HELP       give help information

     Note: SITE requests are disabled in case of anonymous logins.

     The remaining ftp requests specified in Internet RFC 959 are recognized,
     but not implemented.  MDTM and SIZE are not specified in RFC 959, but
     will appear in the next updated FTP RFC.  To avoid possible denial-of-
     service attacks, SIZE requests against files larger than 10240 bytes will
     be denied if the current transfer type is ASCII.

     The ftp server will abort an active file transfer only when the ABOR
     command is preceded by a Telnet "Interrupt Process" (IP) signal and a
     Telnet "Synch" signal in the command Telnet stream, as described in
     Internet RFC 959.  If a STAT command is received during a data transfer,
     preceded by a Telnet IP and Synch, transfer status will be returned.

     The ftpd utility interprets file names according to the ``globbing''
     conventions used by csh(1).  This allows users to utilize the
     metacharacters ``*?[]{}~''.

     The ftpd utility authenticates users according to six rules.

           1.   The login name must be in the password data base and not have
                a null password.  In this case a password must be provided by
                the client before any file operations may be performed.  If
                the user has an OPIE key, the response from a successful USER
                command will include an OPIE challenge.  The client may choose
                to respond with a PASS command giving either a standard
                password or an OPIE one-time password.  The server will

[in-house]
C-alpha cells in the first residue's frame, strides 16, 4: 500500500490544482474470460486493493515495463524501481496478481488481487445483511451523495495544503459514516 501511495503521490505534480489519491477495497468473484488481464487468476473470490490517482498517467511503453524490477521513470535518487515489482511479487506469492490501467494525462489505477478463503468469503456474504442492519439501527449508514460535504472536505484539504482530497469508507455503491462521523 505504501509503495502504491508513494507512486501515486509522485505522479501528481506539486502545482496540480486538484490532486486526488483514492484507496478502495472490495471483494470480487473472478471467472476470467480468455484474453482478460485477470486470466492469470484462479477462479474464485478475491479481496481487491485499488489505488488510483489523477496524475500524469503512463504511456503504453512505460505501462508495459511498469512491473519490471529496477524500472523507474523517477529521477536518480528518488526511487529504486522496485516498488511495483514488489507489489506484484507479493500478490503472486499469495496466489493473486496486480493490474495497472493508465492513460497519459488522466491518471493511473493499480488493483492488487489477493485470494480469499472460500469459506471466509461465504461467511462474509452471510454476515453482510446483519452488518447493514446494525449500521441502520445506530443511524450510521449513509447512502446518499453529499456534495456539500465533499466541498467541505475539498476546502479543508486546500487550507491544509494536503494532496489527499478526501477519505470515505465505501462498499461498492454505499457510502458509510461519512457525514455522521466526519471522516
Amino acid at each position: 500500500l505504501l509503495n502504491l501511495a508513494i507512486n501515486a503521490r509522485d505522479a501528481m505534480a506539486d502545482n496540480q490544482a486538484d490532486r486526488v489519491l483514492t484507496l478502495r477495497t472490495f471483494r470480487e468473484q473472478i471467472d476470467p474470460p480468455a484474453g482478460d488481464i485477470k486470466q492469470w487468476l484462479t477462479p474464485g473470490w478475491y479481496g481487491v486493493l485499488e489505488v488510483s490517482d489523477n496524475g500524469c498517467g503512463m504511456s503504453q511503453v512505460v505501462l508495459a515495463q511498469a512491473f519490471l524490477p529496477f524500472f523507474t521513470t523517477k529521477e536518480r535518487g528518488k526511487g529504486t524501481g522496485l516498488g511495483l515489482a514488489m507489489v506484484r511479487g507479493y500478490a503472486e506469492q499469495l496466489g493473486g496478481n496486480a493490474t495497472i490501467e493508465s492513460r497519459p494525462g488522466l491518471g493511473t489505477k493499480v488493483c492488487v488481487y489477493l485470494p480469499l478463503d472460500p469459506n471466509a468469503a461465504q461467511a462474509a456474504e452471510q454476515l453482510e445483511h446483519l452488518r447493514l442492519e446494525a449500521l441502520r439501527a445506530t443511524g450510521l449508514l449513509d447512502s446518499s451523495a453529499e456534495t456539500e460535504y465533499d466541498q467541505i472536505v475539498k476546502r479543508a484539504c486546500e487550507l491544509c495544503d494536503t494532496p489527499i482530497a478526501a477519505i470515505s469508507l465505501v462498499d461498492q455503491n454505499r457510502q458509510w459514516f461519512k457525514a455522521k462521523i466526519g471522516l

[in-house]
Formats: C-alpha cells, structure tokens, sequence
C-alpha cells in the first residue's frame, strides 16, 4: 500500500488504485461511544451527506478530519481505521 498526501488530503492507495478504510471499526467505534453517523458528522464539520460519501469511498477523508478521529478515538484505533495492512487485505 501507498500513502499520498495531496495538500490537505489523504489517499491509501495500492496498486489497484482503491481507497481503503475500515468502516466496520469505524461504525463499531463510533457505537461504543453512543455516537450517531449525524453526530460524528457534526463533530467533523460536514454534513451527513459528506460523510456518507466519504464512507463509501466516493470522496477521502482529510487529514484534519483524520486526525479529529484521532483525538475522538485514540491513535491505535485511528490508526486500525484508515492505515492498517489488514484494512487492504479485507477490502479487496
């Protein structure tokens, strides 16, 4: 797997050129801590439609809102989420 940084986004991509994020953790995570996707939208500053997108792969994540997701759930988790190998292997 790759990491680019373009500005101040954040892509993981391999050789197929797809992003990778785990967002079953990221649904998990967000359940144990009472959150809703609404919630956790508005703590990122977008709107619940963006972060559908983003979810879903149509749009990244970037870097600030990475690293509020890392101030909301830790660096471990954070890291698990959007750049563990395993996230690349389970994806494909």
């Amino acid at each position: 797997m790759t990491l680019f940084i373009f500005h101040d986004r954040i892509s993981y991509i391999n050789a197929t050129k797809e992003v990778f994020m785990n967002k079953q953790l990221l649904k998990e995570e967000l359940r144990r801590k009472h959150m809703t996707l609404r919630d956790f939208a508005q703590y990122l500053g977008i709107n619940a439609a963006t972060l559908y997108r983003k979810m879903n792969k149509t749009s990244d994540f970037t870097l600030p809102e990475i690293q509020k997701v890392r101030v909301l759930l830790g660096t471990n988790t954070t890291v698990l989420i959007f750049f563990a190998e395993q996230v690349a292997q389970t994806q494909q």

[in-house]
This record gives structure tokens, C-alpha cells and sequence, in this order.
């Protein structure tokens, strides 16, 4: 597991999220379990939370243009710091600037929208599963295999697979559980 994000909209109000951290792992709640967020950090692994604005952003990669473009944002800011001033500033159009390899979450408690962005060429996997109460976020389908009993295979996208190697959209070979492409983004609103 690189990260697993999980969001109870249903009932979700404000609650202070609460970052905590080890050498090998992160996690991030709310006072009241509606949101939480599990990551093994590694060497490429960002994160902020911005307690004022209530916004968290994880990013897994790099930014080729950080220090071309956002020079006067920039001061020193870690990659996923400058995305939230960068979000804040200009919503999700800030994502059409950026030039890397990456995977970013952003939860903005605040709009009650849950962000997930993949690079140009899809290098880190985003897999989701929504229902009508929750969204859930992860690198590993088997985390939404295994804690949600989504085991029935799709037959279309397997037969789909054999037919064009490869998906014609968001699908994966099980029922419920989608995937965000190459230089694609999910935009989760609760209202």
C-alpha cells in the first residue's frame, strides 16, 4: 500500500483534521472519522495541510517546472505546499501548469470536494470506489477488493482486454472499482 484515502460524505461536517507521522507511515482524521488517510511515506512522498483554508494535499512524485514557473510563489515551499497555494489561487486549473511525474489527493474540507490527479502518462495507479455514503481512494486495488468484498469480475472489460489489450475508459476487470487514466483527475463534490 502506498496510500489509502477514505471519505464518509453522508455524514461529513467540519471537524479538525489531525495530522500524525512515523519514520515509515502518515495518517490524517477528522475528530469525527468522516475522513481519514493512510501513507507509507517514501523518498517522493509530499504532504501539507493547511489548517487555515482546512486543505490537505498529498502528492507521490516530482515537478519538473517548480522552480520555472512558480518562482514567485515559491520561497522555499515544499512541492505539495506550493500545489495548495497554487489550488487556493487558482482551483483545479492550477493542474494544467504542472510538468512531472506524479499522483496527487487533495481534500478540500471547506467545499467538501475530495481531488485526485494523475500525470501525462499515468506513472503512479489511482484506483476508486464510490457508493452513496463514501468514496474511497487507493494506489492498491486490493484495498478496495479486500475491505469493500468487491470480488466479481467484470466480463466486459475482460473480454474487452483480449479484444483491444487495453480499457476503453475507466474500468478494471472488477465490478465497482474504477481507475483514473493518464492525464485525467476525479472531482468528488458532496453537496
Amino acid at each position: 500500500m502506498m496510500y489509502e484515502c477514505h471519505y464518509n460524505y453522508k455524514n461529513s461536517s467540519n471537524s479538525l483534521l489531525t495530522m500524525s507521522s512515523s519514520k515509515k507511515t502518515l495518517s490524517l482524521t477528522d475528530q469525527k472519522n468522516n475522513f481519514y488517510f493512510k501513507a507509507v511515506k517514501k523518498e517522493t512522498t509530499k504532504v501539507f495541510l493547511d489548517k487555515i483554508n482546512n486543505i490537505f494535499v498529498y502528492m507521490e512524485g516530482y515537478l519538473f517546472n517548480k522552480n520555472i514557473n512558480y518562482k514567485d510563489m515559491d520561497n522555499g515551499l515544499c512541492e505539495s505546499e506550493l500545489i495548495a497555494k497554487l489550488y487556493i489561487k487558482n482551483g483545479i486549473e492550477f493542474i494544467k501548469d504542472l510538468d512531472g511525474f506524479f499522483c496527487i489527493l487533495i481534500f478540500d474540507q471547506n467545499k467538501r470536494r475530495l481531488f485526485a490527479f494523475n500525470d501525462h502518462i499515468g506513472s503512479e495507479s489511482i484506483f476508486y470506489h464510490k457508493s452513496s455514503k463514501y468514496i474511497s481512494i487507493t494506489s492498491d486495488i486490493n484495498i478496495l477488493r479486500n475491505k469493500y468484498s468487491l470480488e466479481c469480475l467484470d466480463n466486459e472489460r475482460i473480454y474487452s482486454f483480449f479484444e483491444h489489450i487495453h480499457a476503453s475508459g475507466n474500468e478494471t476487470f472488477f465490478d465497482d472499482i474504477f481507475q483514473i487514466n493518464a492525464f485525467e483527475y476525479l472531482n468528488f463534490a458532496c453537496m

automatically determine which type of password it has been
                given and attempt to authenticate accordingly.  See opie(4)
                for more information on OPIE authentication.

           2.   The login name must not appear in the file /etc/ftpusers.

           3.   The login name must not be a member of a group specified in
                the file /etc/ftpusers.  Entries in this file interpreted as
                group names are prefixed by an "at" `@' sign.

           4.   The user must have a standard shell returned by

           5.   If the user name appears in the file /etc/ftpchroot, or the
                user is a member of a group with a group entry in this file,
                i.e., one prefixed with `@', the session's root will be
                changed to the directory specified in this file or to the
                user's login directory by chroot(2) as for an ``anonymous'' or
                ``ftp'' account (see next item).  See ftpchroot(5) for a
                detailed description of the format of this file.  This
                facility may also be triggered by enabling the boolean "ftp-
                chroot" capability in login.conf(5).  However, the user must
                still supply a password.  This feature is intended as a
                compromise between a fully anonymous account and a fully
                privileged account.  The account should also be set up as for
                an anonymous account.

           6.   If the user name is ``anonymous'' or ``ftp'', an anonymous ftp
                account must be present in the password file (user ``ftp'').
                In this case the user is allowed to log in by specifying any
                password (by convention an email address for the user should
                be used as the password).  When the -S option is set, all
                transfers are logged as well.

     In the last case, ftpd takes special measures to restrict the client's
     access privileges.  The server performs a chroot(2) to the home directory
     of the ``ftp'' user.  As a special case if the ``ftp'' user's home
     directory pathname contains the /./ separator, ftpd uses its left-hand
     side as the name of the directory to do chroot(2) to, and its right-hand
     side to change the current directory to afterwards.  A typical example
     for this case would be /usr/local/ftp/./pub.  In order that system
     security is not breached, it is recommended that the ``ftp'' subtree be
     constructed with care, following these rules:

           ~ftp      Make the home directory owned by ``root'' and unwritable
                     by anyone.

           ~ftp/etc  Make this directory owned by ``root'' and unwritable by